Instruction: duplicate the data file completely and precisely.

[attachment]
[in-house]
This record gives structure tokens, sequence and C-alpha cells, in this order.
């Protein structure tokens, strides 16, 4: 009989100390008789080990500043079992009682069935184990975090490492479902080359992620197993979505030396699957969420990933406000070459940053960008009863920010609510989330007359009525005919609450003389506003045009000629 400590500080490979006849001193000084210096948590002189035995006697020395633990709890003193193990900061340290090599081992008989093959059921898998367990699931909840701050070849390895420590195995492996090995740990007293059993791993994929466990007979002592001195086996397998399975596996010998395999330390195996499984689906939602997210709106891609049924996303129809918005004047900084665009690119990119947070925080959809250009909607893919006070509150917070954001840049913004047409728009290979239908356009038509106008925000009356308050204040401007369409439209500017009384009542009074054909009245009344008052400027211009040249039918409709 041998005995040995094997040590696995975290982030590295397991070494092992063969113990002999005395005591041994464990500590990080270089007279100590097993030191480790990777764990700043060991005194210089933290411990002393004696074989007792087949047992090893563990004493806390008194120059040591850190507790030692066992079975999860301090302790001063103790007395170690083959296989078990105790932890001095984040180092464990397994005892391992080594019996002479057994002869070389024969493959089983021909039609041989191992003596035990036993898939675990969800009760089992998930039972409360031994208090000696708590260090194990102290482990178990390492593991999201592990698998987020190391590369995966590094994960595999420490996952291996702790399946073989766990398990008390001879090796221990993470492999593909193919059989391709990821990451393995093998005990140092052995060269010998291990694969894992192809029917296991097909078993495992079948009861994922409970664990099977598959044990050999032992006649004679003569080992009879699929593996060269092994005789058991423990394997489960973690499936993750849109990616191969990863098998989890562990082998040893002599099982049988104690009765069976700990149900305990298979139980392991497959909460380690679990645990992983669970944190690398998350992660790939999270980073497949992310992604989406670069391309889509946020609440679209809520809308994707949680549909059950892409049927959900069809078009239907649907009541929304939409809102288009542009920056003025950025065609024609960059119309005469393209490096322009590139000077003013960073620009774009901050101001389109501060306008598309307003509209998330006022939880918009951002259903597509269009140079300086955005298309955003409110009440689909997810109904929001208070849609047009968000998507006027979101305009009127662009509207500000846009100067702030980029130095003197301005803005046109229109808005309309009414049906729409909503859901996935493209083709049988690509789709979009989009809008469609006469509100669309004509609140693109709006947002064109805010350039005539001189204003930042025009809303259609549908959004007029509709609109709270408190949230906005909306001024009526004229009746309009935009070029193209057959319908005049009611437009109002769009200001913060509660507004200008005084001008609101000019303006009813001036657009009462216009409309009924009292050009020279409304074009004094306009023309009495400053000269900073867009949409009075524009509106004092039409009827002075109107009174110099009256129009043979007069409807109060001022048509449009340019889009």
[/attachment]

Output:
[in-house]
This record gives structure tokens, sequence and C-alpha cells, in this order.
């Protein structure tokens, strides 16, 4: 009989100390008789080990500043079992009682069935184990975090490492479902080359992620197993979505030396699957969420990933406000070459940053960008009863920010609510989330007359009525005919609450003389506003045009000629 400590500080490979006849001193000084210096948590002189035995006697020395633990709890003193193990900061340290090599081992008989093959059921898998367990699931909840701050070849390895420590195995492996090995740990007293059993791993994929466990007979002592001195086996397998399975596996010998395999330390195996499984689906939602997210709106891609049924996303129809918005004047900084665009690119990119947070925080959809250009909607893919006070509150917070954001840049913004047409728009290979239908356009038509106008925000009356308050204040401007369409439209500017009384009542009074054909009245009344008052400027211009040249039918409709 041998005995040995094997040590696995975290982030590295397991070494092992063969113990002999005395005591041994464990500590990080270089007279100590097993030191480790990777764990700043060991005194210089933290411990002393004696074989007792087949047992090893563990004493806390008194120059040591850190507790030692066992079975999860301090302790001063103790007395170690083959296989078990105790932890001095984040180092464990397994005892391992080594019996002479057994002869070389024969493959089983021909039609041989191992003596035990036993898939675990969800009760089992998930039972409360031994208090000696708590260090194990102290482990178990390492593991999201592990698998987020190391590369995966590094994960595999420490996952291996702790399946073989766990398990008390001879090796221990993470492999593909193919059989391709990821990451393995093998005990140092052995060269010998291990694969894992192809029917296991097909078993495992079948009861994922409970664990099977598959044990050999032992006649004679003569080992009879699929593996060269092994005789058991423990394997489960973690499936993750849109990616191969990863098998989890562990082998040893002599099982049988104690009765069976700990149900305990298979139980392991497959909460380690679990645990992983669970944190690398998350992660790939999270980073497949992310992604989406670069391309889509946020609440679209809520809308994707949680549909059950892409049927959900069809078009239907649907009541929304939409809102288009542009920056003025950025065609024609960059119309005469393209490096322009590139000077003013960073620009774009901050101001389109501060306008598309307003509209998330006022939880918009951002259903597509269009140079300086955005298309955003409110009440689909997810109904929001208070849609047009968000998507006027979101305009009127662009509207500000846009100067702030980029130095003197301005803005046109229109808005309309009414049906729409909503859901996935493209083709049988690509789709979009989009809008469609006469509100669309004509609140693109709006947002064109805010350039005539001189204003930042025009809303259609549908959004007029509709609109709270408190949230906005909306001024009526004229009746309009935009070029193209057959319908005049009611437009109002769009200001913060509660507004200008005084001008609101000019303006009813001036657009009462216009409309009924009292050009020279409304074009004094306009023309009495400053000269900073867009949409009075524009509106004092039409009827002075109107009174110099009256129009043979007069409807109060001022048509449009340019889009």